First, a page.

The Painter The Dragon And The Titan. Children's audio story narrated in British English.

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Story narrated by Sharon Brogden. You can read the complete story text below

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Text of this story

Once upon a time there was a painter who, on one of his journeys, got so lost that he ended up approaching a dragon’s lair. As soon as the dragon clapped eyes on the painter he roared ferociously at him for disturbing him in his cave.

-“No one who dares enter this place leaves alive!”

The painter excused himself and tried to explain that he was lost. He assured the dragon that he would leave without bothering him any more, but the dragon was still determined to flatten him.

-“Listen, dragon. You have no reason to kill me, I can even be of help to you.”

-“What nonsense you speak, dwarf ! How could you possibly help me? You, who are so weak and tiny! Do you know how to do anything at all? I’m a bit surprised you even know how to breathe! Ha ha haaa!”

-“Well, I’m a great painter. I can see that your scales have faded a bit, and, certainly, with just a lick of paint I could help you to be much scarier and combine that with a much more modern look…”

The dragon thought for a while, and soon decided to spare the painter’s life on the condition that he would become his slave and paint and decorate him to his taste.

The painter did as was requested, giving the dragon an incredible appearance. The dragon liked it so much that he often asked the painter to make some new changes and retouch his work. Over time, the dragon began to treat him better, almost like a friend. However, as much as the painter asked him, the dragon wasn’t prepared to let him go free, and he took the painter everywhere with him.

During one of these journeys the painter and the dragon arrived at a great mountain. They were making their way around it when they realised the mountain was moving… and it began to roar with such a noise that left the dragon half dead with fear. In reality, that mountain was a giant titan who felt so angry and offended at the dragon’s presence that he assured the dragon he wouldn’t rest until he had flattened him.

The dragon, frightened by the titan’s size, apologised and tried to explain that he had arrived there by mistake. But the titan was determined to destroy the dragon.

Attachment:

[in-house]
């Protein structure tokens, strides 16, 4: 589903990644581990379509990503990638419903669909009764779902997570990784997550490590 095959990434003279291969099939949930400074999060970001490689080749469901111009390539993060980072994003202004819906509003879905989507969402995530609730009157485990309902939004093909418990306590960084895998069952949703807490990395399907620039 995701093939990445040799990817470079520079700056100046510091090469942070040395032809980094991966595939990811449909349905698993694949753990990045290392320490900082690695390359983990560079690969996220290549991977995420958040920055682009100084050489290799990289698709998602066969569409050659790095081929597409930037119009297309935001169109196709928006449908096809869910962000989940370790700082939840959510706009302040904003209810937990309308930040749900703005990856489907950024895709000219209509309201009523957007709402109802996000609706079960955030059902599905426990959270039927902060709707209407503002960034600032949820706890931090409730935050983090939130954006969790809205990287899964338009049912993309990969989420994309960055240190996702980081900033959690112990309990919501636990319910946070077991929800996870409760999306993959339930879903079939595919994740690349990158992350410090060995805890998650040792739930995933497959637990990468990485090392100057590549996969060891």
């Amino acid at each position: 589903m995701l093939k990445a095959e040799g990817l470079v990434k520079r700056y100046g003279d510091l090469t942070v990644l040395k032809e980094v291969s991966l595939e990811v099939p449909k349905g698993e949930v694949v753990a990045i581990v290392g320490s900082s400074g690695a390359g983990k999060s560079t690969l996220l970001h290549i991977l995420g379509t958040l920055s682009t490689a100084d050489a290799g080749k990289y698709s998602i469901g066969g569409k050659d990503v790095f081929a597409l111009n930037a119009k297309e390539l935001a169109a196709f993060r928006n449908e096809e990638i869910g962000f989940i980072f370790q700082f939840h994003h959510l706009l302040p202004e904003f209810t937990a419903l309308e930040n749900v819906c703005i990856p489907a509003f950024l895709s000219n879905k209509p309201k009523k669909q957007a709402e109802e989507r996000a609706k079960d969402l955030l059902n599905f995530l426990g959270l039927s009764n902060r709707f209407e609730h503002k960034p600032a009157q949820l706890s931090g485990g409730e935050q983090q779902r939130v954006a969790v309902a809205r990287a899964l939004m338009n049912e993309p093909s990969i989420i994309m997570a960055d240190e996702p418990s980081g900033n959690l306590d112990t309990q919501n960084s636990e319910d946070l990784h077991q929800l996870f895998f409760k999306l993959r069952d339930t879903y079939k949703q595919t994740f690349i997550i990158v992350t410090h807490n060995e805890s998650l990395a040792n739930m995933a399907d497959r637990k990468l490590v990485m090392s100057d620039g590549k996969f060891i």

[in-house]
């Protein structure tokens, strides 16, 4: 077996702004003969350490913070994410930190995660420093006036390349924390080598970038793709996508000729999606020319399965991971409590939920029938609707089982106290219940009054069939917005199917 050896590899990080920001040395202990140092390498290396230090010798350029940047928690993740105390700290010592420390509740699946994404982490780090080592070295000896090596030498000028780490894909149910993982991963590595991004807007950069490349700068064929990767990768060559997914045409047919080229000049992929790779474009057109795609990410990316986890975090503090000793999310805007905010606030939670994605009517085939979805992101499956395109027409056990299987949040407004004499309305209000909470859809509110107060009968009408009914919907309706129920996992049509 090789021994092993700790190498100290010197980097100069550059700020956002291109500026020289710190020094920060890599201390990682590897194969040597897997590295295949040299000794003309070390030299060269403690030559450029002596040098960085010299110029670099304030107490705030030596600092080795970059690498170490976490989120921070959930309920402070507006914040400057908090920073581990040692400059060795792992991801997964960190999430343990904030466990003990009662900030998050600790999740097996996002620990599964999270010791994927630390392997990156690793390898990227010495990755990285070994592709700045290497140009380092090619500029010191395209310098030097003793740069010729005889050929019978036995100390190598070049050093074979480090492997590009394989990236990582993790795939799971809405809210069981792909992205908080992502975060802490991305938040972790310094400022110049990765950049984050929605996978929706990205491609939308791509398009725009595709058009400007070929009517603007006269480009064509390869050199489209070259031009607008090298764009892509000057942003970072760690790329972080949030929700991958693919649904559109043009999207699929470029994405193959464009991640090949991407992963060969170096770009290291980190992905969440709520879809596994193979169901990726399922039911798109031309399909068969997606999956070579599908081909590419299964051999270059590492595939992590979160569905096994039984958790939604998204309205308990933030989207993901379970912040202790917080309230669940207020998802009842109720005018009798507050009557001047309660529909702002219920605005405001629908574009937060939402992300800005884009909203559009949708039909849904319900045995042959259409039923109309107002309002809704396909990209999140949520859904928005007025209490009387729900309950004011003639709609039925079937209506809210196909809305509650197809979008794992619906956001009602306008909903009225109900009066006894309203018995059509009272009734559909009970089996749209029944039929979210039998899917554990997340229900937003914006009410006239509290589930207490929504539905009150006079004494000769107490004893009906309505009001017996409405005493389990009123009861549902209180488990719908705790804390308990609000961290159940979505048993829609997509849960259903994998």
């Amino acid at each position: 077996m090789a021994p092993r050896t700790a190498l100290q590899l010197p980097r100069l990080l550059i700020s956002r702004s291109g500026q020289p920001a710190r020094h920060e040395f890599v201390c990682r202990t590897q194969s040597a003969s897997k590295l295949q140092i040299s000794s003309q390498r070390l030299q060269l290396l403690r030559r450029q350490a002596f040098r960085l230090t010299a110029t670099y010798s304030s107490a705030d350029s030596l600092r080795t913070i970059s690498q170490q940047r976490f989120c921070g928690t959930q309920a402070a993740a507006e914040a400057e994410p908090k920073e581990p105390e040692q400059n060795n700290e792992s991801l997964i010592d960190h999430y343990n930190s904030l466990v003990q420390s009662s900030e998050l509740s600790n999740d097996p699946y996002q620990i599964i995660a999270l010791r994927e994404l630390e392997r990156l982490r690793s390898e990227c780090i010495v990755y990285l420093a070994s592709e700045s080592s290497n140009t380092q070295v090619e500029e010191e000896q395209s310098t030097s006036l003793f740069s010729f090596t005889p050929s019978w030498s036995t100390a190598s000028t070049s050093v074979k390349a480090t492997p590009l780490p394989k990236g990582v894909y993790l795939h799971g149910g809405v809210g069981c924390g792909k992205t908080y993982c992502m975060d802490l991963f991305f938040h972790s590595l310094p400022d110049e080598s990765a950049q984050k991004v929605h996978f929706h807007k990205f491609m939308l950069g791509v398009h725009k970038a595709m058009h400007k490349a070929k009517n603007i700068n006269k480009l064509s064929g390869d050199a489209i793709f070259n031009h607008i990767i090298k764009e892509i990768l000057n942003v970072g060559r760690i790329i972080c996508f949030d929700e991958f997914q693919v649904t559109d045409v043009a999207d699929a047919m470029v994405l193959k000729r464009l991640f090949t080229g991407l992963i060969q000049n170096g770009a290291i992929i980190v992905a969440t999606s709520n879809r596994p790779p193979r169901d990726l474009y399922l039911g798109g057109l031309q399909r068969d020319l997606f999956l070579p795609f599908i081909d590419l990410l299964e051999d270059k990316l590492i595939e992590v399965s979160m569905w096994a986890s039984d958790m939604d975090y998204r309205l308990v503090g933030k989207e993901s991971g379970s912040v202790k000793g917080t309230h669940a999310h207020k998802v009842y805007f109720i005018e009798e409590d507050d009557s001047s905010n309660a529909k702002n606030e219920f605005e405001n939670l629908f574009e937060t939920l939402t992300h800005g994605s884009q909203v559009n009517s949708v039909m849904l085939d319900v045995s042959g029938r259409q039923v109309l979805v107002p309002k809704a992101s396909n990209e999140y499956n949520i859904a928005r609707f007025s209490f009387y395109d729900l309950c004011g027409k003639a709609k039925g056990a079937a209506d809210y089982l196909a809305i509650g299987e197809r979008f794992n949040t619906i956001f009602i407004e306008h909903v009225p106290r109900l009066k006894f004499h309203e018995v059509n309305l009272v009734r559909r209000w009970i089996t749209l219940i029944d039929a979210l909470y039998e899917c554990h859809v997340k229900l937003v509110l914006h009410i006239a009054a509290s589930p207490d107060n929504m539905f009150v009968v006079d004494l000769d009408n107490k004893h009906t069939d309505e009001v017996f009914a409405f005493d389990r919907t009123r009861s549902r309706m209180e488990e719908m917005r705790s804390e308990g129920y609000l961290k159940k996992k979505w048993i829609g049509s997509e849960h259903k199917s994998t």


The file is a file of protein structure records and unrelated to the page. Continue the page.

-“But listen, great titan, I’m a dragon and I can be very useful to you,”

said the dragon.

-”You? Little dwarf dragon? Help me? You know how to do anything of use? Ha ha haaaa!”

-”I’m a dragon, and I shoot fire from my mouth. I could roast your food and heat your bed before bedtime..."

The titan, just as the dragon had done, accepted the proposal, and made the dragon his slave, treating him as though he was a match or a lighter. One night, when the titan was asleep, the dragon looked sadly and shamefully at the painter.

-“Now that it’s happened to me, I’ve realised what I did to you… Forgive me, I shouldn’t have abused my strength and my size.”

And breaking the painter’s chains, the dragon added:

-“Run! Escape! The titan is asleep and you are so small he can’t even see you.”

The painter felt happy at having been set free, but seeing the dragon, for whom he had felt much affection, and who had understood the injustice of his actions, he stayed close by, trying to think of a plan to liberate the dragon.

The next morning, when the titan awoke, he found the dragon lying at his side, dead, with his head cut off. The titan roared and roared and roared, furiously, thinking that this had been the work of his cousin, the most evil titan he knew of. The titan quickly moved off to find him so he could break his head into a thousand pieces.

When the titan had gone, the painter woke the dragon who was still sleeping quietly in the same spot. On waking, the dragon found the other dragon with its head cut off, which turned out to be nothing but some rocks that the little artist had painted to look like a dead dragon. And, looking at himself, the dragon could see that he was hardly visible, as while he was sleeping the painter had made his scales look like a green meadow.

Both fled as fast as they could, and the dragon, grateful for having been saved, promised his friend, the painter, that never again would he use his strength and size to abuse anyone. Instead, he would always use them to help those who most needed it.

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